Response: The main finding was that when rats were exposed to secondhand smoke from marijuana for one minute, their arteries became less efficient at carrying enough blood for at least 90 minutes, whereas similar exposure to secondhand smoke from tobacco caused impairment that fully recovered within 30 minutes (exposure to clean air in the exposure chamber did not cause impairment). (It is important to understand that arteries of rats and humans are similar in how they respond to tobacco smoke, so the response of rat arteries to marijuana smoke is expected to be a valid indication of how human arteries respond to marijuana smoke.) This impairment of function occurred even when the marijuana was burned without rolling paper and when we used marijuana from which all of the cannabinoids had been removed; it is a result of inhaling burning plant smoke. What should readers take away from your report?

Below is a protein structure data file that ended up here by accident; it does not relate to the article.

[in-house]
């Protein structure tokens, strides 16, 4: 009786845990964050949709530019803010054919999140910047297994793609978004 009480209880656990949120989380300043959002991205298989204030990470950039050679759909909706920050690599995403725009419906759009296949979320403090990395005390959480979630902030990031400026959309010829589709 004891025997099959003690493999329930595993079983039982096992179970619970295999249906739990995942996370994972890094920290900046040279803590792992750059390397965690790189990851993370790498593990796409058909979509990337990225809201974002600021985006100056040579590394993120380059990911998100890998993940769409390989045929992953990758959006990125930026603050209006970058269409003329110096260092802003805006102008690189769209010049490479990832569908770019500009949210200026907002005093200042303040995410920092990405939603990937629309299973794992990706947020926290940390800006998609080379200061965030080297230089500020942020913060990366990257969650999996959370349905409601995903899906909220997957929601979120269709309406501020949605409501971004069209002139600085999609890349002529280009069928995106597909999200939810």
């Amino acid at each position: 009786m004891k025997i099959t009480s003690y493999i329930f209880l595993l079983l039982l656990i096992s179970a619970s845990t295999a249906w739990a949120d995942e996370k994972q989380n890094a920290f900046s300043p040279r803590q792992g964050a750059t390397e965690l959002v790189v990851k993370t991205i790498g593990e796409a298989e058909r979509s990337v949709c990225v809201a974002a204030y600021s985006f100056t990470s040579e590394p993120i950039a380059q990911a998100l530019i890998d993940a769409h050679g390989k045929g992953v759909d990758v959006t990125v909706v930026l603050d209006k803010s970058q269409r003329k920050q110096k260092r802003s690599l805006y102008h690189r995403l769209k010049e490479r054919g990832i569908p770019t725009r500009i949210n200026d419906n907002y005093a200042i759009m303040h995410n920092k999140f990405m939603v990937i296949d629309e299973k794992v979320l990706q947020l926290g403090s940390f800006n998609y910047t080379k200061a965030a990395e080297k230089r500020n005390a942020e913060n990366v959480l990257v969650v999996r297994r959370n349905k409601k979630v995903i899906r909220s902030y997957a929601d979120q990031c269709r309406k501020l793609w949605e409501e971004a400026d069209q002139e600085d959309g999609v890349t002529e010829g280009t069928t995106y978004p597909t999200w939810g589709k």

Response: The main message for the public is that inhalation of smoke should be avoided, regardless of whether it comes from tobacco, marijuana, or other sources. Inhaling smoke is bad for you, period. We instinctively avoid inhaling smoke under most circumstances (such as around a campfire), and people would be better off if they can apply that instinct to any kind of smoke.

For healthcare providers, I see two messages. First, if prescribing medical marijuana, it’s advisable to caution the patient that smoking it may cause similar cardiovascular problems as smoking tobacco, and that they should avoid exposing others (their families, friends, bystanders in public) to their smoke just like they would avoid exposing others to their tobacco smoke if they used cigarettes. There are ways to take medical marijuana that don’t involve smoke generation.